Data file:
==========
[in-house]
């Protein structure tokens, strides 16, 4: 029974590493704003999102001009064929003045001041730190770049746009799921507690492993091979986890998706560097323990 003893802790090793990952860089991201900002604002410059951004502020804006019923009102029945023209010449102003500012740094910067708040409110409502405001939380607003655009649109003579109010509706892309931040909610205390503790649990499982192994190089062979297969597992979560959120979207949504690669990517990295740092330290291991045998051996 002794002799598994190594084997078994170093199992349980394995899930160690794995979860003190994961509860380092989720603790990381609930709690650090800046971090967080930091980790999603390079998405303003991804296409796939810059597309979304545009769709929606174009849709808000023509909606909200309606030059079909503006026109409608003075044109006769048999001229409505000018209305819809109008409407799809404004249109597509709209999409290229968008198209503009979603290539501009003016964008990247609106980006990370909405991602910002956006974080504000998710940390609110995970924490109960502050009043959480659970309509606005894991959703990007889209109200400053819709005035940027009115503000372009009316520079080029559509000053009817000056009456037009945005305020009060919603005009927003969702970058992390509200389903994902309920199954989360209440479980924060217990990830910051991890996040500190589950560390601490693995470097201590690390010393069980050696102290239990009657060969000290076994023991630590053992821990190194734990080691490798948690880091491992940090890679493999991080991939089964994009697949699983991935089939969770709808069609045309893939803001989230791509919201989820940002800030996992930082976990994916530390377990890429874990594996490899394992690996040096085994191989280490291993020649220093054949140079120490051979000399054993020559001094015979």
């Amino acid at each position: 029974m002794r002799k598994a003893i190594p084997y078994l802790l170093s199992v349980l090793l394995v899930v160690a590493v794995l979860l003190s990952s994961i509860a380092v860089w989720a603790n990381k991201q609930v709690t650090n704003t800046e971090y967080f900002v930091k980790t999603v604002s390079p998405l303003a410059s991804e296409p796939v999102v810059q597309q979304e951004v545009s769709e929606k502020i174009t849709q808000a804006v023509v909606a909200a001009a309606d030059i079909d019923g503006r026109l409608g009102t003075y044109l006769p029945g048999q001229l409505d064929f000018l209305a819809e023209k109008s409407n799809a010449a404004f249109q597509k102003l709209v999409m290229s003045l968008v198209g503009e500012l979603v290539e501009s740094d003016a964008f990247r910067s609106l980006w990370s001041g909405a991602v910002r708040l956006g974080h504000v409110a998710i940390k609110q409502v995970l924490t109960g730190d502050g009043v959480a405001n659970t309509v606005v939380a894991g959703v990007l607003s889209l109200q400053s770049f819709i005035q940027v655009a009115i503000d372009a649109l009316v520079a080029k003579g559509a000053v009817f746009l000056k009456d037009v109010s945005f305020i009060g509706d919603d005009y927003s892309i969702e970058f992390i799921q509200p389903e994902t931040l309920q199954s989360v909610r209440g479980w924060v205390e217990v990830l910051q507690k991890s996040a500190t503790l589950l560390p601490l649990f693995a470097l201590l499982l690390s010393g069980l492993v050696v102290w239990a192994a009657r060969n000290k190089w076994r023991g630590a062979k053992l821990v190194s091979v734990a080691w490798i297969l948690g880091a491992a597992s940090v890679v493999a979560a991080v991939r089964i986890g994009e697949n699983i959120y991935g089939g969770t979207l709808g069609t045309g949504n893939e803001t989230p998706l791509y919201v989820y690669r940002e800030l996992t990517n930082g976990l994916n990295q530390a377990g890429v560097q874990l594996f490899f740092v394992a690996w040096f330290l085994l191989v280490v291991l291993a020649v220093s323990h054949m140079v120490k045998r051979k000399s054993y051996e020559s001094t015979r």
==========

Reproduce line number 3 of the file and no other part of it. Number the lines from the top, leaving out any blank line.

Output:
């Amino acid at each position: 029974m002794r002799k598994a003893i190594p084997y078994l802790l170093s199992v349980l090793l394995v899930v160690a590493v794995l979860l003190s990952s994961i509860a380092v860089w989720a603790n990381k991201q609930v709690t650090n704003t800046e971090y967080f900002v930091k980790t999603v604002s390079p998405l303003a410059s991804e296409p796939v999102v810059q597309q979304e951004v545009s769709e929606k502020i174009t849709q808000a804006v023509v909606a909200a001009a309606d030059i079909d019923g503006r026109l409608g009102t003075y044109l006769p029945g048999q001229l409505d064929f000018l209305a819809e023209k109008s409407n799809a010449a404004f249109q597509k102003l709209v999409m290229s003045l968008v198209g503009e500012l979603v290539e501009s740094d003016a964008f990247r910067s609106l980006w990370s001041g909405a991602v910002r708040l956006g974080h504000v409110a998710i940390k609110q409502v995970l924490t109960g730190d502050g009043v959480a405001n659970t309509v606005v939380a894991g959703v990007l607003s889209l109200q400053s770049f819709i005035q940027v655009a009115i503000d372009a649109l009316v520079a080029k003579g559509a000053v009817f746009l000056k009456d037009v109010s945005f305020i009060g509706d919603d005009y927003s892309i969702e970058f992390i799921q509200p389903e994902t931040l309920q199954s989360v909610r209440g479980w924060v205390e217990v990830l910051q507690k991890s996040a500190t503790l589950l560390p601490l649990f693995a470097l201590l499982l690390s010393g069980l492993v050696v102290w239990a192994a009657r060969n000290k190089w076994r023991g630590a062979k053992l821990v190194s091979v734990a080691w490798i297969l948690g880091a491992a597992s940090v890679v493999a979560a991080v991939r089964i986890g994009e697949n699983i959120y991935g089939g969770t979207l709808g069609t045309g949504n893939e803001t989230p998706l791509y919201v989820y690669r940002e800030l996992t990517n930082g976990l994916n990295q530390a377990g890429v560097q874990l594996f490899f740092v394992a690996w040096f330290l085994l191989v280490v291991l291993a020649v220093s323990h054949m140079v120490k045998r051979k000399s054993y051996e020559s001094t015979r």